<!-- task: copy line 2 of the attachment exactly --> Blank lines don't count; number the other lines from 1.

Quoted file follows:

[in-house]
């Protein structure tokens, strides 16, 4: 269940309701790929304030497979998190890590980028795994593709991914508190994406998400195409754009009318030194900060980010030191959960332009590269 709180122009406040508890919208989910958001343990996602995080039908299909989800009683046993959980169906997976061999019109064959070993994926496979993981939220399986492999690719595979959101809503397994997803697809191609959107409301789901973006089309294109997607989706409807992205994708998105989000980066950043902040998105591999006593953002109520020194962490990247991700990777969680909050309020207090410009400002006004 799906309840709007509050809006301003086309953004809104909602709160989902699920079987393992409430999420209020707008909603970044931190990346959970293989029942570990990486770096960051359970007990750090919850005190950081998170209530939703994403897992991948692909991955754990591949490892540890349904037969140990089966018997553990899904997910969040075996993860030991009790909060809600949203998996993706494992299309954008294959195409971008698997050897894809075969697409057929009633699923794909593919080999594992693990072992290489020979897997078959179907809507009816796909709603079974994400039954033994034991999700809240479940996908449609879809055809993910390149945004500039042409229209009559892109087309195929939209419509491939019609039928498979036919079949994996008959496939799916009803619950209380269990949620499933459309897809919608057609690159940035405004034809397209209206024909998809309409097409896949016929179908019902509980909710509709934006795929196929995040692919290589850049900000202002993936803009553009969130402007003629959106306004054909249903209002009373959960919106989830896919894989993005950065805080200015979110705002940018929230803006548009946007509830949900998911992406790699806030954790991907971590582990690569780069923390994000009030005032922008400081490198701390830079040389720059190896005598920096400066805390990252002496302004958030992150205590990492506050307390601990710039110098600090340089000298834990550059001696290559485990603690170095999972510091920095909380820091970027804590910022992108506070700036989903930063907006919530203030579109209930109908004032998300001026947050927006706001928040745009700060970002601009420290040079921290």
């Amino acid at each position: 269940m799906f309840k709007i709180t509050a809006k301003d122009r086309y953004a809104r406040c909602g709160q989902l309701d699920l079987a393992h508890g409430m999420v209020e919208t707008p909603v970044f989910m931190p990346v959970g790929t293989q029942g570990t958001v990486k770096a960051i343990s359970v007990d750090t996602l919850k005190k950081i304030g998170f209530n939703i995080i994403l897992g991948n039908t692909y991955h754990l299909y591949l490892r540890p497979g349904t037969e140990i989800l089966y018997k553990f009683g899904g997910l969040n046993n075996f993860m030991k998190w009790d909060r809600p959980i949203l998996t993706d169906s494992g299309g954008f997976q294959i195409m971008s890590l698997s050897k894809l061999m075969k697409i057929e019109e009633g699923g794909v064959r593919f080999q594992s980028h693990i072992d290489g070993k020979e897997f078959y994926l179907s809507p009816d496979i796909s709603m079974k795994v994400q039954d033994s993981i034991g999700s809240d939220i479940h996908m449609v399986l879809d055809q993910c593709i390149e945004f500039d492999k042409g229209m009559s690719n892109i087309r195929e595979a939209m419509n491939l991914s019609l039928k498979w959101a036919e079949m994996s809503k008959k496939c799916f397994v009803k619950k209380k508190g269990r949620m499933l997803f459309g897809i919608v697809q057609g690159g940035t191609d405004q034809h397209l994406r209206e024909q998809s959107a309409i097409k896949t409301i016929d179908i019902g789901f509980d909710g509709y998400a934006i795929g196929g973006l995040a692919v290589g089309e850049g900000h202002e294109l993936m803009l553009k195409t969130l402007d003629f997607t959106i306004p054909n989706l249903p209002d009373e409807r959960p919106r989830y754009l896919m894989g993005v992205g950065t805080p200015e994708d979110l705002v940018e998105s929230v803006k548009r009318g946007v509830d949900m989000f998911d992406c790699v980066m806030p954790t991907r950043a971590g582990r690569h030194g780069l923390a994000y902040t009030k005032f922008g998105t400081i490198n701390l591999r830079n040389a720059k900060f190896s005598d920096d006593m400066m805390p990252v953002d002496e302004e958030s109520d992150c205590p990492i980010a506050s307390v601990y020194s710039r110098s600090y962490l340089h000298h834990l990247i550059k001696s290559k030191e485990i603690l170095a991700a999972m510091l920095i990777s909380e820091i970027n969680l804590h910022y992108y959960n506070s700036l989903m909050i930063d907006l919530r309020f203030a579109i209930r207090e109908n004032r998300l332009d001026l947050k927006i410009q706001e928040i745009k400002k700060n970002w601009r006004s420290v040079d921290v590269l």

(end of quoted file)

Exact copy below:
């Protein structure tokens, strides 16, 4: 269940309701790929304030497979998190890590980028795994593709991914508190994406998400195409754009009318030194900060980010030191959960332009590269 709180122009406040508890919208989910958001343990996602995080039908299909989800009683046993959980169906997976061999019109064959070993994926496979993981939220399986492999690719595979959101809503397994997803697809191609959107409301789901973006089309294109997607989706409807992205994708998105989000980066950043902040998105591999006593953002109520020194962490990247991700990777969680909050309020207090410009400002006004 799906309840709007509050809006301003086309953004809104909602709160989902699920079987393992409430999420209020707008909603970044931190990346959970293989029942570990990486770096960051359970007990750090919850005190950081998170209530939703994403897992991948692909991955754990591949490892540890349904037969140990089966018997553990899904997910969040075996993860030991009790909060809600949203998996993706494992299309954008294959195409971008698997050897894809075969697409057929009633699923794909593919080999594992693990072992290489020979897997078959179907809507009816796909709603079974994400039954033994034991999700809240479940996908449609879809055809993910390149945004500039042409229209009559892109087309195929939209419509491939019609039928498979036919079949994996008959496939799916009803619950209380269990949620499933459309897809919608057609690159940035405004034809397209209206024909998809309409097409896949016929179908019902509980909710509709934006795929196929995040692919290589850049900000202002993936803009553009969130402007003629959106306004054909249903209002009373959960919106989830896919894989993005950065805080200015979110705002940018929230803006548009946007509830949900998911992406790699806030954790991907971590582990690569780069923390994000009030005032922008400081490198701390830079040389720059190896005598920096400066805390990252002496302004958030992150205590990492506050307390601990710039110098600090340089000298834990550059001696290559485990603690170095999972510091920095909380820091970027804590910022992108506070700036989903930063907006919530203030579109209930109908004032998300001026947050927006706001928040745009700060970002601009420290040079921290």